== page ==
We’ve already covered a lot of ground in our SEO 101 series, explaining how Google uses small bits of automated software to scan and analyze websites, as well as what you can do to make your own pages easier to find and understand.
When it comes to the reasons search engines have to prefer one website over another, however, not everything comes down to the text that’s on your page. That’s still the biggest factor, but it’s not the only one. After all, Google has to have a way of separating two websites with similar content and keywords. Just think of all the different pizza places or accountants, for example, that could have websites in a given area. How do search engines decide which ones are given a priority?
Beyond the content on the websites themselves, it often comes down to context and authority. Let’s take a quick look at each one.
Context in Search Engine Results
Psychologists will tell you that context and nonverbal communication are actually key to the way humans interact with and understand one another. Google can’t read your facial expressions or tone of voice (yet), but it can use context to try to figure out what you’re actually looking for, even if the piece of information you want doesn’t exactly match your search string.
For example, if you type in a question about a baseball player, it may steer you to a site with a matching keyword and a lot of other baseball-related facts and articles. Additionally, it may consider other websites you’ve recently searched, or topics you’ve been looking for more information on, along with your geographic location, preferred language, and other demographic data to try to sort out a set of results that are most meaningful to you.
This is incredibly helpful as a searcher, but it has important implications for marketers, too. The more useful your website is as a whole – meaning the more pieces of interesting and unique content it has – the more potential it has to answer questions. So in that sense, context is all about identifying your location and having lots of great content.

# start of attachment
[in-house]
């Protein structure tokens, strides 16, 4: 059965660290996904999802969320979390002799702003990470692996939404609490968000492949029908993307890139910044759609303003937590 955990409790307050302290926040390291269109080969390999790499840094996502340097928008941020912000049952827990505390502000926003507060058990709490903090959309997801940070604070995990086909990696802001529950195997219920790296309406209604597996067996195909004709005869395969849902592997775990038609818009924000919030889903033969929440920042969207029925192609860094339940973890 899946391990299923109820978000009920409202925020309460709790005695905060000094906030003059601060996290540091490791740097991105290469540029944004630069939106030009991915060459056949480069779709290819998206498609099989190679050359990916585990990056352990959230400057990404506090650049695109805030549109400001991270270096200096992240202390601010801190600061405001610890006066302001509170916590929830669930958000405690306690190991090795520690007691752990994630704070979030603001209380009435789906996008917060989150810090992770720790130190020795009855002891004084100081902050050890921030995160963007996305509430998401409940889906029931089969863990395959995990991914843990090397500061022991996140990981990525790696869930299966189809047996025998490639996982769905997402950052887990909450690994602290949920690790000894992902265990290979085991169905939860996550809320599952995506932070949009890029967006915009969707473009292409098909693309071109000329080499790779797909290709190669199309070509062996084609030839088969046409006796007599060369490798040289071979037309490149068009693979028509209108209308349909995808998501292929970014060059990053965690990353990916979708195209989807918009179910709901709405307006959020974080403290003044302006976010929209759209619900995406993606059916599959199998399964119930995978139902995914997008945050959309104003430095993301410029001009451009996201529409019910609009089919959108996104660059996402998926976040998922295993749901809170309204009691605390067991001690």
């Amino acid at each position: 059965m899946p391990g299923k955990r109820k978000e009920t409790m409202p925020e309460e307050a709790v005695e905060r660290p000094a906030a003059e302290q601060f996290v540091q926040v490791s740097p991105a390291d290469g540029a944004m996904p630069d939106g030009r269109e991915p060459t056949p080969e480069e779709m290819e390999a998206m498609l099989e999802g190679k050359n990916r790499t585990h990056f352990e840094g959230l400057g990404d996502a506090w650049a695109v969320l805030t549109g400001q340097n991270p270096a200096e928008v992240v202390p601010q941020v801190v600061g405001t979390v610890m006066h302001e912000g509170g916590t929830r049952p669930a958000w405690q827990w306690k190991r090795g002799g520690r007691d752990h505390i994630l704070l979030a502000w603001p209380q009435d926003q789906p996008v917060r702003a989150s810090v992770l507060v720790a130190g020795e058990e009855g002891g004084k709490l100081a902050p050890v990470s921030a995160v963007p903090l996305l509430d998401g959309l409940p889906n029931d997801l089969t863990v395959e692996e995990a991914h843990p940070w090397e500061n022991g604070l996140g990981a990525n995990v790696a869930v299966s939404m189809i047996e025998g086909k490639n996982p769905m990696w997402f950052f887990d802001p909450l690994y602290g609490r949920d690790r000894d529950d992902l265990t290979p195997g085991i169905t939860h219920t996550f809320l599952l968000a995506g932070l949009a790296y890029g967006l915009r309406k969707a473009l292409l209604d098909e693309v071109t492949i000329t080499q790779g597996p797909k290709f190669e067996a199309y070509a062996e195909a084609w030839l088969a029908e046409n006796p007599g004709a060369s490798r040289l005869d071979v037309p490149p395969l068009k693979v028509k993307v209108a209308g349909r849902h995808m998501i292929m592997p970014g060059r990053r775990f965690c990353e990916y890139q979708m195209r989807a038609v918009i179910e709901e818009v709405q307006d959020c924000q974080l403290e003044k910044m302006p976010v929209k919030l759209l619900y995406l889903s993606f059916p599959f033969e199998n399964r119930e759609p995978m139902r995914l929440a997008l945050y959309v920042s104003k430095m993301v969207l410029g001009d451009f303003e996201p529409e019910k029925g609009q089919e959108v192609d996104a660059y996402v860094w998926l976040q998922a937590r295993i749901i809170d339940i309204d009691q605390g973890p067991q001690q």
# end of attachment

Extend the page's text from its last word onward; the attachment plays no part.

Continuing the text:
How Authority Factors Into SEO
If context is all about delivering the best match, authority is about finding the most trustworthy answers. To help searchers get the right answers to their questions, and not just the best keyword matches, Google has to consider the authority of your website.
Authority is built and demonstrated in a few ways: by having other respected websites link to yours, with lots of social activity, and by having an abundance of recent, unique, and in-depth articles (usually in the form of a blog).
With all of these factors in place, Google can feel confident that you know what you’re talking about and are a relevant source of information on your topic or industry. Then, it can begin to favor your website over the competition.
Context and authority aren’t quite as straightforward as things like keyword placement are, but they are important to understand and take advantage of if you want to rank highly in a market with lots of different competitors. In the final installment of our SEO 101 series, we’ll take things further and look at some of the newer trends in search engine optimization.
Check back next week for the conclusion of our SEO 101 series. Or, for customized advice on web design and Internet marketing, call or email the WebRevelation team today to arrange for a free consultation.